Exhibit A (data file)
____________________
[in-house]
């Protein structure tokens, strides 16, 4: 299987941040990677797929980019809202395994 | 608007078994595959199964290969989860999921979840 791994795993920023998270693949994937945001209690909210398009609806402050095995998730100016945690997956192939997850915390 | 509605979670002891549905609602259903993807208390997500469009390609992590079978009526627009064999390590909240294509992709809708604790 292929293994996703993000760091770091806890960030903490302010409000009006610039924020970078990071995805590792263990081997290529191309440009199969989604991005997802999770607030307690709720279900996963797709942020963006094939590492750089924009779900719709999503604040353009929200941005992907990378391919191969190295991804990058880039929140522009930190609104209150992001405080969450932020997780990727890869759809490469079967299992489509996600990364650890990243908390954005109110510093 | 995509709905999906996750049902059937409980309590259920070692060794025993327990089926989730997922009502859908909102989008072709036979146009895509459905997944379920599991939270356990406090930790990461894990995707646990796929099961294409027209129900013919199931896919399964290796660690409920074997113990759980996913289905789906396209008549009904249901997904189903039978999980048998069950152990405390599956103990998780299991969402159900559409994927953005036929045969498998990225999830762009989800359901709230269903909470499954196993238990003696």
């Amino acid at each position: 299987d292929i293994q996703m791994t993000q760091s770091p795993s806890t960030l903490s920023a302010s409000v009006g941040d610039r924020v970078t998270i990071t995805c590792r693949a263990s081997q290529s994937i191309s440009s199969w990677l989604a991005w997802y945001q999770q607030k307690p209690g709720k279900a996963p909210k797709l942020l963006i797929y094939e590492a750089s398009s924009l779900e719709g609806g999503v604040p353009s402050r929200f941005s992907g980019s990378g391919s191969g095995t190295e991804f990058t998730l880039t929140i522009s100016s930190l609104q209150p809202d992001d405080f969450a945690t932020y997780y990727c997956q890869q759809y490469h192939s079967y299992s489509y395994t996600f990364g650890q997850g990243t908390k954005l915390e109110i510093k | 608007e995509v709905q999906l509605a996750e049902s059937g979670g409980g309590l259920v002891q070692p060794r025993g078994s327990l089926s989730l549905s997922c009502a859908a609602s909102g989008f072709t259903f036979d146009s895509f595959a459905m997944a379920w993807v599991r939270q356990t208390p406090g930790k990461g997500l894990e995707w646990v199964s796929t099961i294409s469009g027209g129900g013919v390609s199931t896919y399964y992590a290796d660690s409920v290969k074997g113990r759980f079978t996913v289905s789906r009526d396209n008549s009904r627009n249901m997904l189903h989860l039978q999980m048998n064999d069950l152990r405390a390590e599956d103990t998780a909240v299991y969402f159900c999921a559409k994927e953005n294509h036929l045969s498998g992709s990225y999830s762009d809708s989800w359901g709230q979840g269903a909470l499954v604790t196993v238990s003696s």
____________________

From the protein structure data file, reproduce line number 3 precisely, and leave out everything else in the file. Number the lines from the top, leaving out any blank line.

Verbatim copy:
């Amino acid at each position: 299987d292929i293994q996703m791994t993000q760091s770091p795993s806890t960030l903490s920023a302010s409000v009006g941040d610039r924020v970078t998270i990071t995805c590792r693949a263990s081997q290529s994937i191309s440009s199969w990677l989604a991005w997802y945001q999770q607030k307690p209690g709720k279900a996963p909210k797709l942020l963006i797929y094939e590492a750089s398009s924009l779900e719709g609806g999503v604040p353009s402050r929200f941005s992907g980019s990378g391919s191969g095995t190295e991804f990058t998730l880039t929140i522009s100016s930190l609104q209150p809202d992001d405080f969450a945690t932020y997780y990727c997956q890869q759809y490469h192939s079967y299992s489509y395994t996600f990364g650890q997850g990243t908390k954005l915390e109110i510093k | 608007e995509v709905q999906l509605a996750e049902s059937g979670g409980g309590l259920v002891q070692p060794r025993g078994s327990l089926s989730l549905s997922c009502a859908a609602s909102g989008f072709t259903f036979d146009s895509f595959a459905m997944a379920w993807v599991r939270q356990t208390p406090g930790k990461g997500l894990e995707w646990v199964s796929t099961i294409s469009g027209g129900g013919v390609s199931t896919y399964y992590a290796d660690s409920v290969k074997g113990r759980f079978t996913v289905s789906r009526d396209n008549s009904r627009n249901m997904l189903h989860l039978q999980m048998n064999d069950l152990r405390a390590e599956d103990t998780a909240v299991y969402f159900c999921a559409k994927e953005n294509h036929l045969s498998g992709s990225y999830s762009d809708s989800w359901g709230q979840g269903a909470l499954v604790t196993v238990s003696s």